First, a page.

Thursday, May 17, 2012

Should Appellate Judges Discuss Cases Prior to Oral Argument?

    On a number of occasions I have heard Justices of the United States Supreme Court say that prior to oral argument the members of the Court do not discuss a case among themselves, and that the first time they become aware of another Justice's views about an appeal is during oral argument.
    I have also heard Justices of the Appellate Division, Second Department, say the same thing (although in the past apparently there were some Justices on that Court who made it a point to discuss cases on the calendar before oral argument).
    In my view, this is how it should be. After reading the briefs and records appellate judges undoubtedly form an opinion, before they attend oral argument, on how a case should be decided. But that is very different from discussing the case with other members of the panel which will hear a case: such preargument discussions may lead to conclusions among the judges on how to rule even before the lawyers have been heard, and may make it difficult for a judge to tell his colleagues he has changed his mind based on what he heard at oral argument. In short, it makes a judge less open to persuasion by the lawyer at oral argument.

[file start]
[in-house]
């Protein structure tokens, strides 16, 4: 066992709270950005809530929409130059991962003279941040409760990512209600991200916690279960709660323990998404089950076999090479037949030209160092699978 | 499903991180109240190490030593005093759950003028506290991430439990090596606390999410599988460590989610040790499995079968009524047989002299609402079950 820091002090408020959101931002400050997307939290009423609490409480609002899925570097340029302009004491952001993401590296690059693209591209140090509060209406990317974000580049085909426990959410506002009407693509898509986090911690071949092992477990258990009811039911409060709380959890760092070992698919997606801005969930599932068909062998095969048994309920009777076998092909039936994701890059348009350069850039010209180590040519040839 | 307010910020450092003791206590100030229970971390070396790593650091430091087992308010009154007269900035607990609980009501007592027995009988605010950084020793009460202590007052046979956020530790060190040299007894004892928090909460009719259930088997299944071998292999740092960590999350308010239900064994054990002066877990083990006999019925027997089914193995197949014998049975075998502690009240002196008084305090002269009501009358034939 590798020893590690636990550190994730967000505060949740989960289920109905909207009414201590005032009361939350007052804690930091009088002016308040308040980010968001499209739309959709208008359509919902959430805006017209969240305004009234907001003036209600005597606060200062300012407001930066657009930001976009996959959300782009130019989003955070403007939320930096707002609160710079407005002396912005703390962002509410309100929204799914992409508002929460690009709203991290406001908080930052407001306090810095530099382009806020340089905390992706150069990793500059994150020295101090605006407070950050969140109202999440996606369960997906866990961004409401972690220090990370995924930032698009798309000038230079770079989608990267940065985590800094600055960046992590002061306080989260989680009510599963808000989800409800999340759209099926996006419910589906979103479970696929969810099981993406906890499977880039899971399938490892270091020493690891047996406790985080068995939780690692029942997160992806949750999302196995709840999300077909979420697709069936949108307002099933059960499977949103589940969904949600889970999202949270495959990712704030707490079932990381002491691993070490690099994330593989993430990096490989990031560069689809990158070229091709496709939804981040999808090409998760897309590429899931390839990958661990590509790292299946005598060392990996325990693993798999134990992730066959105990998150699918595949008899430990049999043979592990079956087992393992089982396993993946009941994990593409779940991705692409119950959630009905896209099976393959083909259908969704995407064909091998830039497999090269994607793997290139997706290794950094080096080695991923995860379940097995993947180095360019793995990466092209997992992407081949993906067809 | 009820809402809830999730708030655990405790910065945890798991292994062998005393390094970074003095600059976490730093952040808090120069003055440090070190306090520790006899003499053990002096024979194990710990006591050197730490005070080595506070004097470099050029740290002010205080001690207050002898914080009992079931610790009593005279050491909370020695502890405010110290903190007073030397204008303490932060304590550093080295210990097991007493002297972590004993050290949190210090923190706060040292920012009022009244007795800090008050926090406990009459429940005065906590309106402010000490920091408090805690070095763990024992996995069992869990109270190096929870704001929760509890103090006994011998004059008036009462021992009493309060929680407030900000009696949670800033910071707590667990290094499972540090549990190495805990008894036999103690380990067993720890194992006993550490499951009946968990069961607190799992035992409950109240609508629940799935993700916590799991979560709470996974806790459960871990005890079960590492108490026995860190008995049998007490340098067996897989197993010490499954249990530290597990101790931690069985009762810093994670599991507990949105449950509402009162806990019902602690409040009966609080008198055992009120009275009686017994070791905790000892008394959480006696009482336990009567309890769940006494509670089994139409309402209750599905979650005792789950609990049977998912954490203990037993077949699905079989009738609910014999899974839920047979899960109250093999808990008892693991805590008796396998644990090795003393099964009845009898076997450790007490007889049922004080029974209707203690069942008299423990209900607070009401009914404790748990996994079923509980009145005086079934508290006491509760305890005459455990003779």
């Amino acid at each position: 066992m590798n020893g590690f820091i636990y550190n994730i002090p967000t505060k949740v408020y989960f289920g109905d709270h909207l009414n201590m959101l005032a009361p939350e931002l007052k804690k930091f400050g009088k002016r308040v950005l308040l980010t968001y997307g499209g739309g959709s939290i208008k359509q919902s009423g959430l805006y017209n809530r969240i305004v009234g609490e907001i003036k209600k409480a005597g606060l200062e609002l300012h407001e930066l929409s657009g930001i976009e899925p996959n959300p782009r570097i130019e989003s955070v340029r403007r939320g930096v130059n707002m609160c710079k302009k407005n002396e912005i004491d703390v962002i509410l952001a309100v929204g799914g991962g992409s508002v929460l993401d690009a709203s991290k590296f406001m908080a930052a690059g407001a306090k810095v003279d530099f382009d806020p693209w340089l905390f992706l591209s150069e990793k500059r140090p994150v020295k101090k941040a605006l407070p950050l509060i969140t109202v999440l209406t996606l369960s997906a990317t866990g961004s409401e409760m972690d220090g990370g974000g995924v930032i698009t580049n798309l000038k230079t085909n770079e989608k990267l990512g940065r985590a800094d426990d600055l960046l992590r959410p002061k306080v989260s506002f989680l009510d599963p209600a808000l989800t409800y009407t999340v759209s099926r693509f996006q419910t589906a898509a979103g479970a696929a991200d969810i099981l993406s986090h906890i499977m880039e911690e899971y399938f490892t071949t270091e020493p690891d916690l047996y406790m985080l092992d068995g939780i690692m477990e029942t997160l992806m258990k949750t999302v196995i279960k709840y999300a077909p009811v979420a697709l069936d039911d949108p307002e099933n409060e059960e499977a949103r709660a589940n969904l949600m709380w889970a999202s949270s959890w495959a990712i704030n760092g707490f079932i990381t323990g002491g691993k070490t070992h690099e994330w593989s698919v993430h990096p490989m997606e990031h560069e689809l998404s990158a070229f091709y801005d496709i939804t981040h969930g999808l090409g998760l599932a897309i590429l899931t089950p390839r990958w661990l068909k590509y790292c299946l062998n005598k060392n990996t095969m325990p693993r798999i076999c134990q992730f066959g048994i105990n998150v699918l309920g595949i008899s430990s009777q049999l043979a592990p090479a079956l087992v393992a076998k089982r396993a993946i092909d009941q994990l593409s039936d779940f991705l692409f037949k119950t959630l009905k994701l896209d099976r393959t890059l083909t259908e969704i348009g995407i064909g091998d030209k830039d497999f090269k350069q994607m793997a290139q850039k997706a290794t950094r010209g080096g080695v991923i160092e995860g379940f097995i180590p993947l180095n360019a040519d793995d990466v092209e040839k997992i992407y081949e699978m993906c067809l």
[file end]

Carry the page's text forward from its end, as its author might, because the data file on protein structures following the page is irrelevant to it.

All of this came to mind when I read Dan Wise's blog report that there is a "schism" among the Justices of the Appellate Division, First Department, over whether the Justices scheduled to sit together on a panel should, prior to oral argument, discuss the cases they will hear. Wise was a reporter for 28 years with the New York Law Journal and he uses the sources he has cultivated to put together an insider's view of the judiciary. You can see his article here.